Objectives: In the Declaration of Commitment of the 2001 United Nations General Assembly Special Session on AIDS, all Member States agreed to a series of actions to address HIV. This article examines the availability of data to measure progress toward reducing HIV incidence and AIDS mortality and discusses the extent to which changes can be attributed to programs.
Methods: Lacking a method to directly measure HIV incidence, trends in HIV prevalence among 15-year to 24-year olds and groups with high-risk behaviors are used as a proxy measure for incidence trends among adults in generalized and concentrated/low-level epidemics, respectively. Although there is limited empirical data on trends in new infections among children, progress in the treatment area is tracked through indicators for the percentage of people who remain on antiretroviral treatment 12 months after initiation and the coverage of antiretroviral treatment. Successive iterations of epidemiological models using surveillance data from pregnant women and groups with high-risk behavior and data from national household surveys, demographic data and epidemiological assumptions have produced increasingly robust estimates of HIV prevalence, incidence and mortality.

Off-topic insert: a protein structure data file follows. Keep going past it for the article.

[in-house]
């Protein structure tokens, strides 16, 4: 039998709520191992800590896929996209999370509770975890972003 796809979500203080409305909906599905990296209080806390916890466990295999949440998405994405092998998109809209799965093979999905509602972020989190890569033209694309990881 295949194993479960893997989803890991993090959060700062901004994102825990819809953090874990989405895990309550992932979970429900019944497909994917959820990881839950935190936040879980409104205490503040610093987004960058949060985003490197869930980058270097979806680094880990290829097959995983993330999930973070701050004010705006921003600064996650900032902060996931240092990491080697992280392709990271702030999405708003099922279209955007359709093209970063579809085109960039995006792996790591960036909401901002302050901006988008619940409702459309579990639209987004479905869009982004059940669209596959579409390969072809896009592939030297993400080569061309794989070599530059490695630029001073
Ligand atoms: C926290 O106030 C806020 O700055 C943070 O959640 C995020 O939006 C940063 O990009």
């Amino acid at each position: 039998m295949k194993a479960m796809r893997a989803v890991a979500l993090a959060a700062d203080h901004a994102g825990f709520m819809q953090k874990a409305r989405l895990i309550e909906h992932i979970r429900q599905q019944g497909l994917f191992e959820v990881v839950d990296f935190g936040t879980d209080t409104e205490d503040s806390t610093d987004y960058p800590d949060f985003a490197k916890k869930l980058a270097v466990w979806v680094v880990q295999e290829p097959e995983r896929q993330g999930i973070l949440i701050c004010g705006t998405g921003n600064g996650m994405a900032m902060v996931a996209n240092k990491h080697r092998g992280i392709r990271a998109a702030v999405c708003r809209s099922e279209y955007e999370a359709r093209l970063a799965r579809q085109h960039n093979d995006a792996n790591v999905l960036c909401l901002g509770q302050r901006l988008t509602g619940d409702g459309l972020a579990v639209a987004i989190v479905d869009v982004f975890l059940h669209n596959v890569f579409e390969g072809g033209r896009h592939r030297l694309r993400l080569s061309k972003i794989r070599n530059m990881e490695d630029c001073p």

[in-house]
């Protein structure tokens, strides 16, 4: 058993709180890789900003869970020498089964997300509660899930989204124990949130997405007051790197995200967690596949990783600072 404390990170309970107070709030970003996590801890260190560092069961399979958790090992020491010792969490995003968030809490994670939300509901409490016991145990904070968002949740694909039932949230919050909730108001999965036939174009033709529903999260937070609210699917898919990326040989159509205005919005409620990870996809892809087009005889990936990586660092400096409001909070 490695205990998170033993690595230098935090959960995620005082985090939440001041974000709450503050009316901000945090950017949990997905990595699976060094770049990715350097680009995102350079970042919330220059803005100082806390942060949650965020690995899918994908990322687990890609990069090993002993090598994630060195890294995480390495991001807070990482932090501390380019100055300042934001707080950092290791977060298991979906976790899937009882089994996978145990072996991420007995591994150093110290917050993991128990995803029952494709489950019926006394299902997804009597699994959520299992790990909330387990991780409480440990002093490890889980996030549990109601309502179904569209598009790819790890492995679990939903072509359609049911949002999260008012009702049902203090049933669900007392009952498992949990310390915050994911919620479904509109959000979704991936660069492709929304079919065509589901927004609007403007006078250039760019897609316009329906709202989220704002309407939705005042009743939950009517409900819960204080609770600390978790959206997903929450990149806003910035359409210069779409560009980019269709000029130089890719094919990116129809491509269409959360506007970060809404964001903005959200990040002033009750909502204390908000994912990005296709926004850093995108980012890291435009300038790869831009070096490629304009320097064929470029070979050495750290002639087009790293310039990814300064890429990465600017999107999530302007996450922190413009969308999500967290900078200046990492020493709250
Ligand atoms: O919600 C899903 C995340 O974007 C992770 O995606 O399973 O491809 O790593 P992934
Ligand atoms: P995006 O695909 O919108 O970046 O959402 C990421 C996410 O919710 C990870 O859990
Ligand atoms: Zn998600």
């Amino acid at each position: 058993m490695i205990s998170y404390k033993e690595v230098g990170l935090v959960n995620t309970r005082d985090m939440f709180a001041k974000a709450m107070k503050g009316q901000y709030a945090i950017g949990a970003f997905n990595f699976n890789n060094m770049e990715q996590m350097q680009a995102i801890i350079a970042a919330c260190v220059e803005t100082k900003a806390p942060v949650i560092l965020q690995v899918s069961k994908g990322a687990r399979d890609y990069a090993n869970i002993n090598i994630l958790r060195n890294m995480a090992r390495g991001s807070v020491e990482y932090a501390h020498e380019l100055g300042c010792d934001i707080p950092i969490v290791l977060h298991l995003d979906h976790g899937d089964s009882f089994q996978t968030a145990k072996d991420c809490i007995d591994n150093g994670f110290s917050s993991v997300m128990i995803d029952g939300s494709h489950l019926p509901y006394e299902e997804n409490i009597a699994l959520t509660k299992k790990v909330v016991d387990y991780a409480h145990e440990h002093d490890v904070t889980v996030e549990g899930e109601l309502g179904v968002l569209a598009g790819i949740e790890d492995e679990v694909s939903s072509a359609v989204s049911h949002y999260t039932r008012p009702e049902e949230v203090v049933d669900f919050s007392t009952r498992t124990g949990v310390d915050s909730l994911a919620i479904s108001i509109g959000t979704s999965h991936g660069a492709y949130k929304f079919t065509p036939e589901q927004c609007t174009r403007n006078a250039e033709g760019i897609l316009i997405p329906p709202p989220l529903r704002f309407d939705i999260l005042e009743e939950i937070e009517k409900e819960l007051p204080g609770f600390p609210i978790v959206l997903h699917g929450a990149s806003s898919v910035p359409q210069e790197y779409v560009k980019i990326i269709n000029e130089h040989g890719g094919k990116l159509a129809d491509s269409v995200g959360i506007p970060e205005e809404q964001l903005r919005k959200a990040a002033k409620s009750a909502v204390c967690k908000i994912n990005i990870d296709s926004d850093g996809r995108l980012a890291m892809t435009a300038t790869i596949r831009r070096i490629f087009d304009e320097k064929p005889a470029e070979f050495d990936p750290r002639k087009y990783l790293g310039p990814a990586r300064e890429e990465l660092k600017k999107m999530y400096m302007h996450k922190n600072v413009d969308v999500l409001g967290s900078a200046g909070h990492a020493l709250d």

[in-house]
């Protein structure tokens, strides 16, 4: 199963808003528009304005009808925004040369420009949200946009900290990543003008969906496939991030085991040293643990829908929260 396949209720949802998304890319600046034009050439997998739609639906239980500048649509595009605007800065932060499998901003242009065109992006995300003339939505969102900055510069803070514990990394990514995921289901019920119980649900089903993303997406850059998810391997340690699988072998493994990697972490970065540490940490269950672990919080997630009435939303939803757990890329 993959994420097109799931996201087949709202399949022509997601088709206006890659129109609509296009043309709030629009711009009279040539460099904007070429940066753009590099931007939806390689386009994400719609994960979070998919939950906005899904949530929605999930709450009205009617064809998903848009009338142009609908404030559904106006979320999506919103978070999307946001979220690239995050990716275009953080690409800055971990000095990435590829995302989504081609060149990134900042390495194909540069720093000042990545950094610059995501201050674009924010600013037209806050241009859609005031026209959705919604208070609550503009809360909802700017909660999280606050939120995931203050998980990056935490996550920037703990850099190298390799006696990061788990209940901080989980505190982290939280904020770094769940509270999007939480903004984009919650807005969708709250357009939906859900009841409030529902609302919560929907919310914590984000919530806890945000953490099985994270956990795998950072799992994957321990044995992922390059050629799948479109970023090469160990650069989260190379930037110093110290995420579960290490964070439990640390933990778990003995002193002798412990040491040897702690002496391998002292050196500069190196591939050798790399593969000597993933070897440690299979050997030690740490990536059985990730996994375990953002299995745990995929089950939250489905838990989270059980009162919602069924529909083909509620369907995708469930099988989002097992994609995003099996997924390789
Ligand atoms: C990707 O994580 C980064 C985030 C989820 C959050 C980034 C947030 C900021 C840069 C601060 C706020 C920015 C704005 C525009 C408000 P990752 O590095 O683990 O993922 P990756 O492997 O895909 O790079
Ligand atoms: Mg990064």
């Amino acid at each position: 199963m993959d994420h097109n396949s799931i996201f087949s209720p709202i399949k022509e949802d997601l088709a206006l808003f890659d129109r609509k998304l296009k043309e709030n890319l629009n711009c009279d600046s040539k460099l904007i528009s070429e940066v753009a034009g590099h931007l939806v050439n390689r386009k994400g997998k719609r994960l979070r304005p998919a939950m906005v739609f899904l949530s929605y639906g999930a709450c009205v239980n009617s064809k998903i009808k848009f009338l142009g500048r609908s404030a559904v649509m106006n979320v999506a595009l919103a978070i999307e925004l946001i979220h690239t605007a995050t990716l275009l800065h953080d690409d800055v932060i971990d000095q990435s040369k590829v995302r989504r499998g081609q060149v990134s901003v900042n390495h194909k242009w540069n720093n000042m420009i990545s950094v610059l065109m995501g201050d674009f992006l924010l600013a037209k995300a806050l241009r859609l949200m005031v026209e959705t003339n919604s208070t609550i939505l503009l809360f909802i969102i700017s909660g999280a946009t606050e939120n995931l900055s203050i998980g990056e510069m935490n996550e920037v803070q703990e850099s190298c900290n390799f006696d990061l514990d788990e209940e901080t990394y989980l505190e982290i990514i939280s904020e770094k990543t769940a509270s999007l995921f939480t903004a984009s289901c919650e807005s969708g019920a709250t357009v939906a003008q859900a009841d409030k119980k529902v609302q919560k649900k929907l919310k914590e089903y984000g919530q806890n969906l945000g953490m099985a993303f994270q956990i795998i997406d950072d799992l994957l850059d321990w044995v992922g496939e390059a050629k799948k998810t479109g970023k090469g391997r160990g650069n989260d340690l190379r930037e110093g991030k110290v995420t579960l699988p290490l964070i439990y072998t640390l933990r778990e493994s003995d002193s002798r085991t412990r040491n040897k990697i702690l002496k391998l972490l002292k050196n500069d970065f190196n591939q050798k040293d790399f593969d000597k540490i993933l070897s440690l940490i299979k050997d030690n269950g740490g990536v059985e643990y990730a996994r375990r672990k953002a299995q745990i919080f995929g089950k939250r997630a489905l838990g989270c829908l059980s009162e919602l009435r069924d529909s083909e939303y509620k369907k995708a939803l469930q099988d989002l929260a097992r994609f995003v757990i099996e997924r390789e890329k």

Results: Globally, incidence has decreased among adults (accompanied by evidence of changes in behavior in several countries) and children over the past decade. The decline in AIDS mortality is more recent. On the basis of the underlying logical framework and mathematical models, it is concluded that programs have contributed to a reduction in HIV incidence and AIDS mortality.
Conclusions: More data are needed to reliably inform trends in HIV incidence and AIDS mortality in many countries to allow an assessment of progress against national and global targets. In addition, impact evaluation studies are needed to assess the relationship between changes in incidence and mortality and the HIV response and to determine the extent to which these changes can be attributed to specific programmatic interventions.